Ontario has likely entered new COVID-19 wave driven by BA.5 subvariant, science table warns
Ontario has likely entered a new wave of the pandemic driven by the more infectious BA.5 subvariant, the province’s science advisory table says.
The table made the declaration in a series of messages posted to Twitter on Wednesday afternoon, citing “exponential growth” in case counts in about 80 per cent of public health units as well as rising hospitalization numbers and test positivity rates.
The scientists also said that the wastewater signal in most regions is now rising, pointing to higher levels of viral activity overall.
“Current evidence does not suggest BA.5 is more severe or that it will lead to a rise in hospitalizations as large as previous waves. However, any surge comes at a time when hospitals are already dealing with staff shortages and record wait times – this impacts all of us,” the table said. “And if BA.5 spreads widely, we may see a rise in deaths among higher risk groups such as the elderly as was observed during the previous waves.”
The warning from the science table comes as a number of countries experience a rapid rise in transmission due to the BA.5 subvariant.
In Ontario, where the subvariant is now dominant, most public health indicators are also starting to head in the wrong direction after months of gradual improvement.
The most recent data released by the Ministry of Health on June 30 showed a week-over-week increase in COVID-19 hospitalizations for the first time since May.
The positivity rate on PCR tests was also up, with the seven-day average going from 7.64 on June 23 to 9.82 on June 30.
Meanwhile, the public health measures that existed during previous waves of the pandemic are now all gone, including a mask mandate for high-risk settings that was terminated last month.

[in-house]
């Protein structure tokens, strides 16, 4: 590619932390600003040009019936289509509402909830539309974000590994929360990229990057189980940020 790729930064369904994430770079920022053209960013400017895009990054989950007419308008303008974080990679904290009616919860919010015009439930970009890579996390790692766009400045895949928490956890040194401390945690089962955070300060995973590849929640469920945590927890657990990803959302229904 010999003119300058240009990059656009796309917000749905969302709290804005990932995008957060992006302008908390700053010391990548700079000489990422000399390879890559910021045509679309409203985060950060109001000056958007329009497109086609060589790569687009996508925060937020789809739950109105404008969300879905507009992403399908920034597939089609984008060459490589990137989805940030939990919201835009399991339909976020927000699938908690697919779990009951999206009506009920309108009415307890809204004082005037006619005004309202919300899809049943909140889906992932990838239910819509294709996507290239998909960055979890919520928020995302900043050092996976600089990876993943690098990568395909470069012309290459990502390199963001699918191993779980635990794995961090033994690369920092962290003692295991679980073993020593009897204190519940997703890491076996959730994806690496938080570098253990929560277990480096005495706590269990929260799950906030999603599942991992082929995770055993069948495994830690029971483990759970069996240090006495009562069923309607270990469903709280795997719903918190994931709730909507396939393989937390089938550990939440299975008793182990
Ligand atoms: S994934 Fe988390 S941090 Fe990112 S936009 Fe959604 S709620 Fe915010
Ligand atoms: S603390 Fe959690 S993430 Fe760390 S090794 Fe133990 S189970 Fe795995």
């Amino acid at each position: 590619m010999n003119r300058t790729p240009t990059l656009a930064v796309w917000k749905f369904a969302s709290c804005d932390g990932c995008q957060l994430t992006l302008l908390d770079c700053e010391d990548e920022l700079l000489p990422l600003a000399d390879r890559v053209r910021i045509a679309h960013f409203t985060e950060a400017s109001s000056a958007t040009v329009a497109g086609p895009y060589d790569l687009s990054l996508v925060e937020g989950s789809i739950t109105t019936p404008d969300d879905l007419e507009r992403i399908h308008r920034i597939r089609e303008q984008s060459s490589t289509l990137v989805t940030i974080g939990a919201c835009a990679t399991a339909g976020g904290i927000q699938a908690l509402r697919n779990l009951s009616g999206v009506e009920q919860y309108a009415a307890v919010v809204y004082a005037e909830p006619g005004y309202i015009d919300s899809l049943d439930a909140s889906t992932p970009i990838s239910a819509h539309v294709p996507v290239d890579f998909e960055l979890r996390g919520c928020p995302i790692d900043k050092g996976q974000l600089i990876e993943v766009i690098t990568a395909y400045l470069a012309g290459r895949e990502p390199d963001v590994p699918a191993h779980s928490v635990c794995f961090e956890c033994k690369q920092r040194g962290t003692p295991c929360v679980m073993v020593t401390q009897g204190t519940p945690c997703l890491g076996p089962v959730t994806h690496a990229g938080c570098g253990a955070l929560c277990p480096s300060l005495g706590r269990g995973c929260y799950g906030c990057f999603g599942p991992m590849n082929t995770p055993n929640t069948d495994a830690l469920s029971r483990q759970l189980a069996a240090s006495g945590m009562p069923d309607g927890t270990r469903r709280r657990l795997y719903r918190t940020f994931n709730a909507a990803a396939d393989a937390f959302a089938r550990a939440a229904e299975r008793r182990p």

Speaking with CP24 on Wednesday afternoon, Ontario’s Chief Medical Officer of Health Dr. Kieran Moore said there are currently no plans to revive mask mandates in light of the rise in transmission but he did urge Ontarians at risk of a more severe outcome from COVID-19 to consider wearing a mask in indoor public settings.
“This is a global phenomenon. All countries in the western hemisphere are experiencing this,” he said of the uptick in cases. “As our borders are opening, as travel returns it is natural that this virus will circulate globally. But Ontario to date is doing very well at minimizing its impact on the health care system.”
The science table did say that the “rise in hospitalizations will likely be smaller than earlier waves,” but at the same time it noted that it will place significant stress on hospitals, given that COVID-19 hospitalizations “remain higher than at any time last summer.
The table is also warning Ontarians that the new subvariant could have some properties which will help it evade immunity, meaning that individuals can be re-infected by BA.5 even if they have “recently been infected with an earlier strain.”
“I would like to just point out that there are 5 million Ontarians who still haven't taken advantage of our first booster dose and one million of them are over 50 and in our opinion at risk for severe outcomes from COVID-19,” Moore told CP24. “So please stay up to date with your vaccinations. I appeal to those 5 million Ontarians that haven't taken advantage of the first booster to please come forward.”
The science table says that Ontarians should take a number of precautions as a result of the rise in transmission, including “going back to wearing a mask again in crowded indoor public spaces” and ventilating indoor spaces as much as possible by opening windows and doors.